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As I understand it, to have a single resolve call all entities must be "linked together" through their dependencies. When resolving the root entity the DI container will recursively create the rest. In the samples I have seen for Prism the Shell window has no explicit depencies so when it is resolved in the CreateShell of the bootstrapper it all stops there. Because of this modules must be explicitly resolved in the InitializeModules method.

Likewise, inserting views into the shell is usually done by resolving them in the module Initialize method and explicitly setting them to a given region, thus using the DI container more as a service locator.

Does anybody know how to link things together to enable a single resolve in Prism?

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because in the bootstrapper you link your modules and add them to you modulecatalog, the shell will create a new instance of that module. Thus You can create a constructor in the Module Class and add a Interface parameter refering to your DI Container. You then initialize all your views and stuff in the Initialize method of the Module class with the reference of your DI container you got from the constructor – Rik van den Berg Feb 8 '12 at 9:47
    
The way I see it distributing the registering of views, services etc. in modules is okay because it is done "in the same context" as the registerig of the core entities. For this you need the DI container. But keeping a reference to the DI container to be able to later on call resolve multiple times in the Initialize method is for me the service locator pattern. Ideally to avoid this the only resolve call you should find in the solution should be to the object graph root (Shell or something simular). – Pål Kristian Tønder Feb 8 '12 at 12:31

There is an application which has two modules Module1 and Module2.

You are saying the following is

public ShellView(IUnityContainer container, IRegionManager regionManager, IEventAggregator eventAggregator, IModule1 mod1, IModuel2 mod2)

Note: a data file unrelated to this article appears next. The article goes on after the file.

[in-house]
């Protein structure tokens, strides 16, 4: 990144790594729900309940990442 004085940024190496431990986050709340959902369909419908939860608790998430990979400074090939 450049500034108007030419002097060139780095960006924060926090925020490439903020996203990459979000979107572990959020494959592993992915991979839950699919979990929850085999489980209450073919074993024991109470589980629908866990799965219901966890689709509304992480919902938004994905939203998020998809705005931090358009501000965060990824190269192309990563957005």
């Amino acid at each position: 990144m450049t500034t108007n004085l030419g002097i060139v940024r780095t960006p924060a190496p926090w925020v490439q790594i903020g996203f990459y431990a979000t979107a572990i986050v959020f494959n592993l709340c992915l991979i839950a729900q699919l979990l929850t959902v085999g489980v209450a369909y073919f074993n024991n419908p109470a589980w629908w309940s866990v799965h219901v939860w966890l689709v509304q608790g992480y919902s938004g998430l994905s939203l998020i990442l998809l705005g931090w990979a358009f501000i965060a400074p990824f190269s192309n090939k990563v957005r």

{
}

better than this

public ShellView(IUnityContainer container, IRegionManager regionManager, IEventAggregator eventAggregator)
{
}

public class IModule1 : IModule
{
  public void Initialize()
  {
     var container = ServiceLocator.Current.GetInstance<IUnityContainer>();
     var regionManager = ServiceLocator.Current.GetInstance<IRegionManager>();
     regionManager.RegisterViewWithRegion("Region1", typeof(Module1View));   

  }
}

public class IModule2 : IModule
{
  public void Initialize()
  {
     var container = ServiceLocator.Current.GetInstance<IUnityContainer>();
    var regionManager = ServiceLocator.Current.GetInstance<IRegionManager>();
     regionManager.RegisterViewWithRegion("Region2", typeof(Module2View));   

  }
}

Which way one could do the project depends on many factors. For example I can selct the second approach citing

Modularity

The second approach is more loose coupled than the first. The first approach forces the app to declare the modules it is going to use.

I can decide my app will only define regions and I will create modules later on and inject the views to the respective regions.

I am not saying this is absolutely the case as you can very well select the first approach saying as the modules itself won't have any reference about where it is going to be used that approach is more modular. All I am saying is there are options about how to go about a problem and limiting the options is generally not a good idea.

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